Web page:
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Using stage 2 data into the likelihood

This question was posted the Coverage assessment forum area and has 6 replies. You can also reply via email – be sure to leave the subject unchanged.

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Jose Luis Alvarez Moran

ACF Senior Technical Advisor

Normal user

25 Sep 2012, 17:32

My question is, should children found in stage 2 small area survey of a SQUEAC evaluation be used in the calculation of the likelihood stage 3? or only data from the big area survey should be used on stage 3?

I know that different things have been made in the past, but again we have a SQUEAC where we will not arrived to our sample size (61 SAM cases) and I'd like to have a few opinions about it.

Thanks a lot

Ernest Guevarra

Valid International

Technical expert

26 Sep 2012, 00:04

I won't directly answer your question on whether we should use data from stage 2 small area survey and include it in the likelihood but instead try to ask you back some questions to see whether there is even a need to worry about "topping up" your likelihood data.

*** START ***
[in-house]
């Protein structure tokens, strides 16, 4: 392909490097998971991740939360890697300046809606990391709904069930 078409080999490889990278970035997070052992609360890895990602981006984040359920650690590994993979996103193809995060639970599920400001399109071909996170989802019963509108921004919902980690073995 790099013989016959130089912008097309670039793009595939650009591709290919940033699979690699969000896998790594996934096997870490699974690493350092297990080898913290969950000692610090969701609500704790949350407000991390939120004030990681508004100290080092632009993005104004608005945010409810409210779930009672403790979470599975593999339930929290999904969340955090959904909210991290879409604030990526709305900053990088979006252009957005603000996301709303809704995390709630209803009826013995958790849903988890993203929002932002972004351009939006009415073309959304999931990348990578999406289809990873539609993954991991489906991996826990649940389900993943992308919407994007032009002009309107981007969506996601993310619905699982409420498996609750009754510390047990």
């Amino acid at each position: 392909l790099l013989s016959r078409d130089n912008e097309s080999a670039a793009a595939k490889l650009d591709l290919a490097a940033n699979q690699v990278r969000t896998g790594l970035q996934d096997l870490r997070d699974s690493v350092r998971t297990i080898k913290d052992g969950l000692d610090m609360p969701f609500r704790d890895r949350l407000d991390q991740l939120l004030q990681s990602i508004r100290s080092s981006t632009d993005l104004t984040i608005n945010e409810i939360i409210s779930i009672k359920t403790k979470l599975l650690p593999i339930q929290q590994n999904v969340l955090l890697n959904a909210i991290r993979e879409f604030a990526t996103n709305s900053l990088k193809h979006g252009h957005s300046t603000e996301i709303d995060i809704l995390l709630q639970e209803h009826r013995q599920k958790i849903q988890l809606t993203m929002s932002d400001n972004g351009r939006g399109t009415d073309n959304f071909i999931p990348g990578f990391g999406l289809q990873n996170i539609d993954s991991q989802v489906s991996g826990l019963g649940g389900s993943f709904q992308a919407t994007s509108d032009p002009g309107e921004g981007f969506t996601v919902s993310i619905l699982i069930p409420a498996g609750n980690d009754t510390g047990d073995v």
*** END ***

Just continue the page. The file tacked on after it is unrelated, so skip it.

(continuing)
1) What are the specifications of your prior (i.e. estimate and alpha and beta shape parameters)?

2) How much sample size do you have now or are expecting to find?

In terms of sample size, I think that your target of 61 is quite big for a SQUEAC. With that number of sample, you can already classify coverage quite confidently with your alpha and beta errors being very small. In general, a sample size of 40 is big enough to classify coverage.

Another issue to consider is if indeed you are finding it challenging to find the 61 target sample you have set, a possibility is that there is just not that much cases to begin with. Hence, a sample size of 61 or a number close to it would already be of a high sampling proportion of the total number of SAM cases assuming that your case finding sensitivity is high (c. 90% or more).

Without having seen your prior, I think that if you are going to find about 40 SAM cases for your likelihood you will be fine and should not worry about "topping up" with small area survey data.

Lio

CMAM advisor

Technical expert

26 Sep 2012, 04:53

The answer to you your question is « no », you should not use data from the small area. Villages for the wide area (to build the likelihood) are chosen using a method producing a representative sample of all villages of the area; contrary villages chosen for the small area are "purposely" chosen to test hypothesis (high coverage/low coverage). However, if the same villages were again selected during the wide area selection (very unlikely unless your area has very few villages), in this case you could use the data. But do you really need to increase the sample size? Ernest already answered to your question.

Mark Myatt

Consultant Epideomiologist

Frequent user

26 Sep 2012, 09:55

The Bayesian approach is about updating existing information (i.e. the prior) with NEW information (the likelihood) to create a summary of both sets of information (the posterior).